the road could lead her home

Oh I have been there,
You know I overcame the cross,
Yes I have been there
So her life would not be lost
Oh I have been there, and I came to build a bridge
So this road could lead you home
The road could lead you home
Oh I have been there
Yes I have been there

Tonight, Spencer and I will be going with some of our friends to the Good Friday service at our church. While I was out on my long run yesterday, I had a lot of time to think and pray. I really just spent a lot of time thinking about how a dimension of the cross that I never understood until now was what it must have been like for Mary. John 19:25 says, "Near the cross of Jesus stood his mother..." For the first time, I get it. I understand what it is like to watch your son die. No, Isaac wasn't the savior of the world, and no, Isaac wasn't crucified... but I watched him die. I heard the neonatologist as she told me that his heart had slowed down to only 30 beats per minute... and I heard her again when she told me that Isaac was gone. And while Isaac was so peaceful, and I am so thankful for that, it doesn't change the fact that he died.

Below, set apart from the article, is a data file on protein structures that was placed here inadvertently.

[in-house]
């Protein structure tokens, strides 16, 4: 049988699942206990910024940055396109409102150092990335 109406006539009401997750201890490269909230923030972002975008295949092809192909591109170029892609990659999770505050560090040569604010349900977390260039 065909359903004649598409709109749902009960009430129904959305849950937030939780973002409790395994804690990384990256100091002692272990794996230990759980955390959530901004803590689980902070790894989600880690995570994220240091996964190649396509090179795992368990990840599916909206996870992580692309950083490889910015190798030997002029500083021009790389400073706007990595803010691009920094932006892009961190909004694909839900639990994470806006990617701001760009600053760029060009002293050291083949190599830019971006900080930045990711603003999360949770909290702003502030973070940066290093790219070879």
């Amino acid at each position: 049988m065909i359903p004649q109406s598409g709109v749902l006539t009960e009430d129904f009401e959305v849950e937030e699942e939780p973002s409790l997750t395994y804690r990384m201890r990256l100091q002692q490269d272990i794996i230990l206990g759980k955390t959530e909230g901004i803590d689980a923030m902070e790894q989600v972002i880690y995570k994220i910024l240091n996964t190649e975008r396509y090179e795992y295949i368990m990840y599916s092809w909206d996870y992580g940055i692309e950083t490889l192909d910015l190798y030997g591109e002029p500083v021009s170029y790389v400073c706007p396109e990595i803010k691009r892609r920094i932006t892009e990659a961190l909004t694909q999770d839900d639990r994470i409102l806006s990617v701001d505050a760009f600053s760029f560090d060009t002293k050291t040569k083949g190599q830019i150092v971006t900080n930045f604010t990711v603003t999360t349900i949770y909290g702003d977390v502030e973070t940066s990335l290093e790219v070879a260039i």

As I continued my run, I thought of this song. I really identified with the line that says "'Oh Lord, I loved her till the end.' And he heard a gentle voice say, 'You'll see her once again.'" I did... I loved Isaac until the end. I still do. And while my heart is broken over the fact that he isn't here, because of the cross, I can be confident in the hope that I will see him again. I was also reminded of the fact that He has been there. Jesus knows what sorrow is all about. In Matthew 26:38, Jesus says that his soul was overwhelmed with sorrow to the point of death. He knows what sorrow is all about. He has been there.